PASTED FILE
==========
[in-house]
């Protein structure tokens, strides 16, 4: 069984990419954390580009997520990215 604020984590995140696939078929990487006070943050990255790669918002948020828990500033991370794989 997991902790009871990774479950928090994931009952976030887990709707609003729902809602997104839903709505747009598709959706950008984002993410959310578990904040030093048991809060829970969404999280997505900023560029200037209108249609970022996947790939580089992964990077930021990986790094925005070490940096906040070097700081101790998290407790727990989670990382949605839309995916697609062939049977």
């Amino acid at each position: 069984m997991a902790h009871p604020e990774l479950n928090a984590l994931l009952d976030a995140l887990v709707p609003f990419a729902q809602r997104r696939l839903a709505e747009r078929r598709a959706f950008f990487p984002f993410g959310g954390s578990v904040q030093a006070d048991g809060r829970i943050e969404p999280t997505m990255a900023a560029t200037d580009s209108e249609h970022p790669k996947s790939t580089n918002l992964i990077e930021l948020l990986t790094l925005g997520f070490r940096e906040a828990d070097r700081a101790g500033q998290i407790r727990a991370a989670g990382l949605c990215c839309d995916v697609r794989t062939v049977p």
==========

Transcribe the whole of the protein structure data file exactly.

[in-house]
């Protein structure tokens, strides 16, 4: 069984990419954390580009997520990215 604020984590995140696939078929990487006070943050990255790669918002948020828990500033991370794989 997991902790009871990774479950928090994931009952976030887990709707609003729902809602997104839903709505747009598709959706950008984002993410959310578990904040030093048991809060829970969404999280997505900023560029200037209108249609970022996947790939580089992964990077930021990986790094925005070490940096906040070097700081101790998290407790727990989670990382949605839309995916697609062939049977």
């Amino acid at each position: 069984m997991a902790h009871p604020e990774l479950n928090a984590l994931l009952d976030a995140l887990v709707p609003f990419a729902q809602r997104r696939l839903a709505e747009r078929r598709a959706f950008f990487p984002f993410g959310g954390s578990v904040q030093a006070d048991g809060r829970i943050e969404p999280t997505m990255a900023a560029t200037d580009s209108e249609h970022p790669k996947s790939t580089n918002l992964i990077e930021l948020l990986t790094l925005g997520f070490r940096e906040a828990d070097r700081a101790g500033q998290i407790r727990a991370a989670g990382l949605c990215c839309d995916v697609r794989t062939v049977p």